Marry in haste, repent at leisure, goes the old adage. Certainly, The War Bride
sees the chirpy Cockney Lily (Anna Friel) with plenty of time to regret her lot. After a whirlwind romance in wartime Britain she marries her handsome Canadian hunk, Charlie (Aden Young). Finding herself pregnant and alone, Charlie having been sent back to the front, she jumps at the chance of a new life abroad when she receives a one-way ticket to Canada.
Unfortunately Charlie's tales of his family ranch in Alberta are more fanciful than factual and when she gets there her natural ebullience is tested to the limit by a crumbling shack and a frostbite-inducing welcome from his widowed mother (Brenda Fricker, superbly dour) and his crippled sister (Molly Parker). They view her townie ways, her penchant for picture houses and scarlet lipstick, with deep suspicion. The only light in these dark days is derived from visits from her longstanding best friend Sophie (who also married a Canadian, but one with rather more to offer) and a burgeoning friendship with Joe, her sister-in-law's boyfriend.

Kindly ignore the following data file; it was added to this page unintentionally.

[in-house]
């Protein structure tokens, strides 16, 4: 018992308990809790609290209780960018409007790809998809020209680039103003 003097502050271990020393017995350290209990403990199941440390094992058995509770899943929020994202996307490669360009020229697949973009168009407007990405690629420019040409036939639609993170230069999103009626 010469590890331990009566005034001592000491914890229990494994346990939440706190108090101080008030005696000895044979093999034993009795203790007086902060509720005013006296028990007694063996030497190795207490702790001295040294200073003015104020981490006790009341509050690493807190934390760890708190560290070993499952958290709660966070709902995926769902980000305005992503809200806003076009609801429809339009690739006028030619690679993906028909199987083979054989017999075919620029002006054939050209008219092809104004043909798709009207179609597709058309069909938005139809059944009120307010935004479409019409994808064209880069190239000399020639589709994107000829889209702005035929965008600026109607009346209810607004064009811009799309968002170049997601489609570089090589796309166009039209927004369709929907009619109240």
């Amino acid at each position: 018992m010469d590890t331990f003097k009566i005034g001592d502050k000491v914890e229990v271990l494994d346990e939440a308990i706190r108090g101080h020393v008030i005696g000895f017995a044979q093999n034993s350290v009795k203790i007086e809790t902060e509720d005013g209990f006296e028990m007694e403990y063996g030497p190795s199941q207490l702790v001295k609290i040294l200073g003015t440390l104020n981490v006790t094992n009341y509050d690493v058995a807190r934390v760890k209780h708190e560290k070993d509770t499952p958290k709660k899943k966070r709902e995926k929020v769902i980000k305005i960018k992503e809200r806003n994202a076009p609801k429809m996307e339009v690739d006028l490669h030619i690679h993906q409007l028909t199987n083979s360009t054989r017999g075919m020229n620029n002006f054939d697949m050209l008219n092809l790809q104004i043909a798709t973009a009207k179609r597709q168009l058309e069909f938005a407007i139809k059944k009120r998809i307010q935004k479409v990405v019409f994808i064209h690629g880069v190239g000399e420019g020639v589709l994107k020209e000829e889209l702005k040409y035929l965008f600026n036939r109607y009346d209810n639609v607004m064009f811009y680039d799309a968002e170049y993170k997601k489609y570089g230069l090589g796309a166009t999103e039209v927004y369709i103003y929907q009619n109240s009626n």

The film was inspired by the experiences of screenwriter Angela Workman's mother, one of 48,000 war brides who immigrated to Canada during World War II, and it vividly demonstrates that for the unlucky ones the future was far from rosy. The result could have been mawkish but it's saved by fine performances from Friel--who is increasingly showing herself to be an actress of some versatility--and the always splendid Brenda Fricker. --Harriet Smith
In London at the height of the Blitz, Lily falls in love with, and marries, Charlie a visiting Canadian soldier who is soon shipped off to fight on the Continent. After he leaves, Lily discovers that she is carrying his child and embarks on a journey across the Atlantic to make a new home with Charlie's family. However, she soon finds that life in the Canadian wilderness is no less difficult than life in war-torn London, particularly when it comes to her cold-hearted mother-in-law.